Eitan comes in late Friday night and so unable to pack for his D of E overnight "survival" in Surrey. The temperatures around zero and sleeting and I have to force him to take my heavy winter jacket. In the car I ask if he's got his credit card? and he shrugs no way. Some things must be learned the hard way I suppose.

Madeleine: "Can I have some money for dinner?" [Dad's note: Madeleine has some friends over for dinner]
Me: "How much?"
Madeleine: "forty pounds."
Me: "What? When I was your age I never asked for $60 dollars for dinner."
Madeleine: "Yeah because that was like 50 years ago."
Me: "It's a fair point."
Madeleine: "It's my turn anyway. To pay for dinner."
Me: "What does Mom say?"
Madeleine: "40."
Me: "I'll transfer it now. Moe would never approve."
Me: "Now is when I say 'money doesn't grow on trees.'"
Madeleine: "Whatever Dad. Can you just do it now?"

Friday, March 4

Lord Of The Flies

Eitan is Ralph
Eitan is "Ralph" in the school class play "Lord Of The Flies". It's a long showing, to, or about 45 minutes which means the small cast must know their lines. Cold. Eitan is admirable in the lead role, which he is somehow suited for.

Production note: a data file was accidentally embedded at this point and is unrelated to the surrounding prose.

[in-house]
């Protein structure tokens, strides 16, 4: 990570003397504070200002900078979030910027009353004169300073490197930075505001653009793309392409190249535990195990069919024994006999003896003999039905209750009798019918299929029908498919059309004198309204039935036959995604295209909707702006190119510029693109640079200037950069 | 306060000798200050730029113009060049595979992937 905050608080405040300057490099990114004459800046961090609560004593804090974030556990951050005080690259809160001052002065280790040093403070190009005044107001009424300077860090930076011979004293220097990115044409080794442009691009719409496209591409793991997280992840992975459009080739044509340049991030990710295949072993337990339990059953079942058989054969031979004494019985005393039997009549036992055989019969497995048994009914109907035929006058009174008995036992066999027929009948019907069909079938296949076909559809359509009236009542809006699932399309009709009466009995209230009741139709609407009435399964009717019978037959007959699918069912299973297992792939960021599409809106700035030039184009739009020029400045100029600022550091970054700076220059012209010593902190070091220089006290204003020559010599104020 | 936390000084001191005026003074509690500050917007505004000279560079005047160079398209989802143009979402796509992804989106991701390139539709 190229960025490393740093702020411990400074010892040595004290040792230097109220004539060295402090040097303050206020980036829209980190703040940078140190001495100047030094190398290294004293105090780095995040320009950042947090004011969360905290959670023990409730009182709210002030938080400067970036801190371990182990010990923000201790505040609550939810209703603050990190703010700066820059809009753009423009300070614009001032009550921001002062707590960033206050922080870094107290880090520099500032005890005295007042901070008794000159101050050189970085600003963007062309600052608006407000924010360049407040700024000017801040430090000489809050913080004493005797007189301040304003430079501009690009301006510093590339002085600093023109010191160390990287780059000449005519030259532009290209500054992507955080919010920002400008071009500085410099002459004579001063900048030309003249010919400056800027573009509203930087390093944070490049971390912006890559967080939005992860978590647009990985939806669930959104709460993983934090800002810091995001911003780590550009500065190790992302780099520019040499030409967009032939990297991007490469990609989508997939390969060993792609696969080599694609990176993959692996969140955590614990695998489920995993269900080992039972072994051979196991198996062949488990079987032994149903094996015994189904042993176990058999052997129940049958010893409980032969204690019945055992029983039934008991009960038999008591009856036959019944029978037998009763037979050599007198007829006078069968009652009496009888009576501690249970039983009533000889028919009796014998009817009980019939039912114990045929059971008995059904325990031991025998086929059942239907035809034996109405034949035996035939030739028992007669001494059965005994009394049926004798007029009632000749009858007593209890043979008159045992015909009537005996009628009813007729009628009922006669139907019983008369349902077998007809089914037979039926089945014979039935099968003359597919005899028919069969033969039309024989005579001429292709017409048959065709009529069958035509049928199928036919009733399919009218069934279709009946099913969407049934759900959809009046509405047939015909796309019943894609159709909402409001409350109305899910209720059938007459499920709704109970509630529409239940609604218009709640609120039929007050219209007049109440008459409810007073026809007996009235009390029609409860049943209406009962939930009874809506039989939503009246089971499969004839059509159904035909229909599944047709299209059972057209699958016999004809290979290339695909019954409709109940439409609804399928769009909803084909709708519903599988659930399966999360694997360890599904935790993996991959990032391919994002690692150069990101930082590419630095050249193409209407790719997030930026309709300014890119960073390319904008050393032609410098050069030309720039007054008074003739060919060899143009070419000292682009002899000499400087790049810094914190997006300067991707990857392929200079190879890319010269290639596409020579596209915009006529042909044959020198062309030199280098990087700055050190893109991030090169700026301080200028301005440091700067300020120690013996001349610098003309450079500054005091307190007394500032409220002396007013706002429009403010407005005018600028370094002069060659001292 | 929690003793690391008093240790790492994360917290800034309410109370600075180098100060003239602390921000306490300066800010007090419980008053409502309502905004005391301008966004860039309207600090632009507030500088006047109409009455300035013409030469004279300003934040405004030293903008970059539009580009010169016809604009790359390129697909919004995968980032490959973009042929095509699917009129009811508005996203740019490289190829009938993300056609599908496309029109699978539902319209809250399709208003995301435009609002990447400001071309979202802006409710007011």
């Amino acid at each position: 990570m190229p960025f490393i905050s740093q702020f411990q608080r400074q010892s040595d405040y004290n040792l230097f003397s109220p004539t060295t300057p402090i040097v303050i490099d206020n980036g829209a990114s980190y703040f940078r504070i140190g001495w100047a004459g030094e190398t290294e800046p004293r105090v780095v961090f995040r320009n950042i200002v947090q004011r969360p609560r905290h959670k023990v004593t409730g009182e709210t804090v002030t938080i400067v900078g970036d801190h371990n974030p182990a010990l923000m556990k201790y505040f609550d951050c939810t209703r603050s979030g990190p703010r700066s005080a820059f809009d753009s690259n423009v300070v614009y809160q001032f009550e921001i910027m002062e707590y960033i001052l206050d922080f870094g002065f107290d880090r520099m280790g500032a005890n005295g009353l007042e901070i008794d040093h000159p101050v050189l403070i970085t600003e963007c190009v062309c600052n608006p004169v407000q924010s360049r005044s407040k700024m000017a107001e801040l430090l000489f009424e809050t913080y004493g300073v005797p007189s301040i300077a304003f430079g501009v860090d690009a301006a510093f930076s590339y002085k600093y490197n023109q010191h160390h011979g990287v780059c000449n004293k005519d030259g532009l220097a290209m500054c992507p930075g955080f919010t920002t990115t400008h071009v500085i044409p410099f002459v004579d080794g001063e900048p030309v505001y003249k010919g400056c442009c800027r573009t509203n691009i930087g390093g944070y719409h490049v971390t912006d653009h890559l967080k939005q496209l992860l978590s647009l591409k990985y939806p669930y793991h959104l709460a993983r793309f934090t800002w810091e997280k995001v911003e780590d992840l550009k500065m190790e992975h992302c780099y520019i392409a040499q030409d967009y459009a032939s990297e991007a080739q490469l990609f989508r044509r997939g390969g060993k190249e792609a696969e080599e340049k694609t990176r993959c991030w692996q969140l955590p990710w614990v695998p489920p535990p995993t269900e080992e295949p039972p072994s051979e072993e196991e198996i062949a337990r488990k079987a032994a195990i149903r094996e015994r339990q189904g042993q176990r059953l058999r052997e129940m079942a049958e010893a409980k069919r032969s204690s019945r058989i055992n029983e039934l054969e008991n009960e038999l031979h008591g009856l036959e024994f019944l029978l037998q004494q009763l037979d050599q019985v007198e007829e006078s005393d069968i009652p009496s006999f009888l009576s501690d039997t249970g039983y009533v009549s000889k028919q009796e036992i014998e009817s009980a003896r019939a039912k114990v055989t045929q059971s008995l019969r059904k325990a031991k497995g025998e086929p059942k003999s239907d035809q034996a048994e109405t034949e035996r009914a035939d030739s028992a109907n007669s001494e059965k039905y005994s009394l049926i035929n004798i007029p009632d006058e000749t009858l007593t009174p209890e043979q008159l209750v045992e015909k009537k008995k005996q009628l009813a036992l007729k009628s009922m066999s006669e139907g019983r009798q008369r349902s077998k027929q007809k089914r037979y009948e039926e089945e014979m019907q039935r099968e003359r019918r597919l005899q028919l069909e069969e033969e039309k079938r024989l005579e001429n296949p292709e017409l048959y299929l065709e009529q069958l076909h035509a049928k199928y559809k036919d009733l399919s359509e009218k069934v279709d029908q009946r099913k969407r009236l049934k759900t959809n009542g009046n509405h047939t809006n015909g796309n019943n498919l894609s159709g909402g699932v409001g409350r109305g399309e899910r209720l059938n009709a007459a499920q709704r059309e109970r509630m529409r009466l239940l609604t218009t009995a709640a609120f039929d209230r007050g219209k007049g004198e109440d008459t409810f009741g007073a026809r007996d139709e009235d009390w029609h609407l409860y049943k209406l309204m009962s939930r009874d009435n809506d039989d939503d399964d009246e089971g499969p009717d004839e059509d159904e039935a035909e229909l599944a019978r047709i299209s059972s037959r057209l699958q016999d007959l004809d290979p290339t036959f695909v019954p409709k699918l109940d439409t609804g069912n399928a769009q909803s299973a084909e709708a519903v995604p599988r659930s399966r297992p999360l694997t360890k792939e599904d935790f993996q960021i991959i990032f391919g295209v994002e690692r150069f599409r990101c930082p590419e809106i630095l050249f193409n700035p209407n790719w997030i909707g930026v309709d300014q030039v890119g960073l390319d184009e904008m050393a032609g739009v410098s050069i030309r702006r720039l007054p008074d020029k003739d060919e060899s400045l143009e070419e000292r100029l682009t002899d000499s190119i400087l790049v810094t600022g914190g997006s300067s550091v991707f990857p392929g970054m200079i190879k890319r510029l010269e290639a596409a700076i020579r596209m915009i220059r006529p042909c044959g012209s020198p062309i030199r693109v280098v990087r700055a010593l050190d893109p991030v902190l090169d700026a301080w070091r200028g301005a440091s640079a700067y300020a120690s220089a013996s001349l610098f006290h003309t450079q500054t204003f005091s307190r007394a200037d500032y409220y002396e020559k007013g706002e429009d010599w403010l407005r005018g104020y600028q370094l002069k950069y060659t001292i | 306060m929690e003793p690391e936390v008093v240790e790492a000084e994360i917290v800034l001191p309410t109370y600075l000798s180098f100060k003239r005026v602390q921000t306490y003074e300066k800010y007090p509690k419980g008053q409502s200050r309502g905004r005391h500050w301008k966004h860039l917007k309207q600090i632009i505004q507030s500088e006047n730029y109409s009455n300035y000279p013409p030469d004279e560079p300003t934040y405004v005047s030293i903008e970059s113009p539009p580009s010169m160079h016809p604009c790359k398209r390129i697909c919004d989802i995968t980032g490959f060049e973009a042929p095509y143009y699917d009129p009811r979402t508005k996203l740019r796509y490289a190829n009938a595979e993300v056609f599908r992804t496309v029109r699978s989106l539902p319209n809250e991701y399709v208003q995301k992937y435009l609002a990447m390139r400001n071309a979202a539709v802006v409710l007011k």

From Cliff's Notes: Ralph. The elected leader of the boys and the main protagonist. He is neither the smartest nor the strongest but has a kind of quiet charisma and good looks. He tries to keep the boys focused on domestic order and the rules of civilization but loses his authority and almost his life to Jack's seizure of power.

The boy is happy when it is done.

Tuesday, March 1

Shake It Up

Katie celebrates with her friends Lisa Witter and Jacki Zehner, the CEO of Women Moving Millions, at the WMM gala last summer (WMM mission statement: "To catalyse unprecedented resources for the advancement of women and girls"). Peas in a pod.

Eitan: "I have an overnight. For the Duke of Edinburgh." [Dad's note: The Duke of Edinburgh's Award (known as DofE) is for those of 14 - 24 years and has three award levels: Bronze, Silver and Gold, based on volunteering, physical, skills and expedition. It is not milquetoast]
Madeleine: "You're camping?"
Eitan: "Yeah. We are testing our survival skills."
Me: "By 'survival' do you mean 'time between trips to McDonald's?'"
Sonnet: "Don't listen to your father."
Me: "Just make sure you take a credit card."
Eitan: "Why should I take a credit card."
Me: "Isn't this about survival?"
Eitan: "Yeah."
Me: "So take a credit card. Tesco is your oyster."
Me: "Well I'm glad that's sorted."

Godzilla Rises